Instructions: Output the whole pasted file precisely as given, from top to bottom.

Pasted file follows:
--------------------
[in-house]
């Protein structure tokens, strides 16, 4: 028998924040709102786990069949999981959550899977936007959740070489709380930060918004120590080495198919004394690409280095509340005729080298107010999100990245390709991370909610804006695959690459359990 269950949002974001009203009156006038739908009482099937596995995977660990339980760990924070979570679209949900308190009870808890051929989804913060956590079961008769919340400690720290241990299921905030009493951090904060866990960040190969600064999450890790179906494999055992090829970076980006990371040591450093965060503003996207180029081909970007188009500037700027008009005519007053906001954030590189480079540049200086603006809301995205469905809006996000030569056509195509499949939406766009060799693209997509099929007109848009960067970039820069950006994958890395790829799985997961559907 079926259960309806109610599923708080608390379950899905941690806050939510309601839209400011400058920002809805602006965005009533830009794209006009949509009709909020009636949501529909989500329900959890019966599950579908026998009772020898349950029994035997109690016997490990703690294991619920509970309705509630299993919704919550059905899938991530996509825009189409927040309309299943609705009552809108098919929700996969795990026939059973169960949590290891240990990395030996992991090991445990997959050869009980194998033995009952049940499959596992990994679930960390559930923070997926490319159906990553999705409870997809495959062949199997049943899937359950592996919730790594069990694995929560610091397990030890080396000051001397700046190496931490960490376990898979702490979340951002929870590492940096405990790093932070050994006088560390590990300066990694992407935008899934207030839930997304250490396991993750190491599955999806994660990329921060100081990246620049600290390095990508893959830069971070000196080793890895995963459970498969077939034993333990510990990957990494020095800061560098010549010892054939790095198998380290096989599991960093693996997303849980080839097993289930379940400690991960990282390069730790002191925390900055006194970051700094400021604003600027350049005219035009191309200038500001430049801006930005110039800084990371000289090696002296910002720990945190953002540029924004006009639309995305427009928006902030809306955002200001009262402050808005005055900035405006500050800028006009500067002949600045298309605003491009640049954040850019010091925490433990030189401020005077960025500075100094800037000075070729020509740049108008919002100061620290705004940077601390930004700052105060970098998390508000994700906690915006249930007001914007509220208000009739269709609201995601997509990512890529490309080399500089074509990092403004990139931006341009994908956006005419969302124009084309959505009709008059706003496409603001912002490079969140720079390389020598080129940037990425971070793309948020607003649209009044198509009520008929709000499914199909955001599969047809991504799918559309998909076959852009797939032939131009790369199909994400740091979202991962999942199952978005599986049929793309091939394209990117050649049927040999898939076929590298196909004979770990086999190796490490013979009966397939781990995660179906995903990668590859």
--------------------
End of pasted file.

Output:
[in-house]
């Protein structure tokens, strides 16, 4: 028998924040709102786990069949999981959550899977936007959740070489709380930060918004120590080495198919004394690409280095509340005729080298107010999100990245390709991370909610804006695959690459359990 269950949002974001009203009156006038739908009482099937596995995977660990339980760990924070979570679209949900308190009870808890051929989804913060956590079961008769919340400690720290241990299921905030009493951090904060866990960040190969600064999450890790179906494999055992090829970076980006990371040591450093965060503003996207180029081909970007188009500037700027008009005519007053906001954030590189480079540049200086603006809301995205469905809006996000030569056509195509499949939406766009060799693209997509099929007109848009960067970039820069950006994958890395790829799985997961559907 079926259960309806109610599923708080608390379950899905941690806050939510309601839209400011400058920002809805602006965005009533830009794209006009949509009709909020009636949501529909989500329900959890019966599950579908026998009772020898349950029994035997109690016997490990703690294991619920509970309705509630299993919704919550059905899938991530996509825009189409927040309309299943609705009552809108098919929700996969795990026939059973169960949590290891240990990395030996992991090991445990997959050869009980194998033995009952049940499959596992990994679930960390559930923070997926490319159906990553999705409870997809495959062949199997049943899937359950592996919730790594069990694995929560610091397990030890080396000051001397700046190496931490960490376990898979702490979340951002929870590492940096405990790093932070050994006088560390590990300066990694992407935008899934207030839930997304250490396991993750190491599955999806994660990329921060100081990246620049600290390095990508893959830069971070000196080793890895995963459970498969077939034993333990510990990957990494020095800061560098010549010892054939790095198998380290096989599991960093693996997303849980080839097993289930379940400690991960990282390069730790002191925390900055006194970051700094400021604003600027350049005219035009191309200038500001430049801006930005110039800084990371000289090696002296910002720990945190953002540029924004006009639309995305427009928006902030809306955002200001009262402050808005005055900035405006500050800028006009500067002949600045298309605003491009640049954040850019010091925490433990030189401020005077960025500075100094800037000075070729020509740049108008919002100061620290705004940077601390930004700052105060970098998390508000994700906690915006249930007001914007509220208000009739269709609201995601997509990512890529490309080399500089074509990092403004990139931006341009994908956006005419969302124009084309959505009709008059706003496409603001912002490079969140720079390389020598080129940037990425971070793309948020607003649209009044198509009520008929709000499914199909955001599969047809991504799918559309998909076959852009797939032939131009790369199909994400740091979202991962999942199952978005599986049929793309091939394209990117050649049927040999898939076929590298196909004979770990086999190796490490013979009966397939781990995660179906995903990668590859």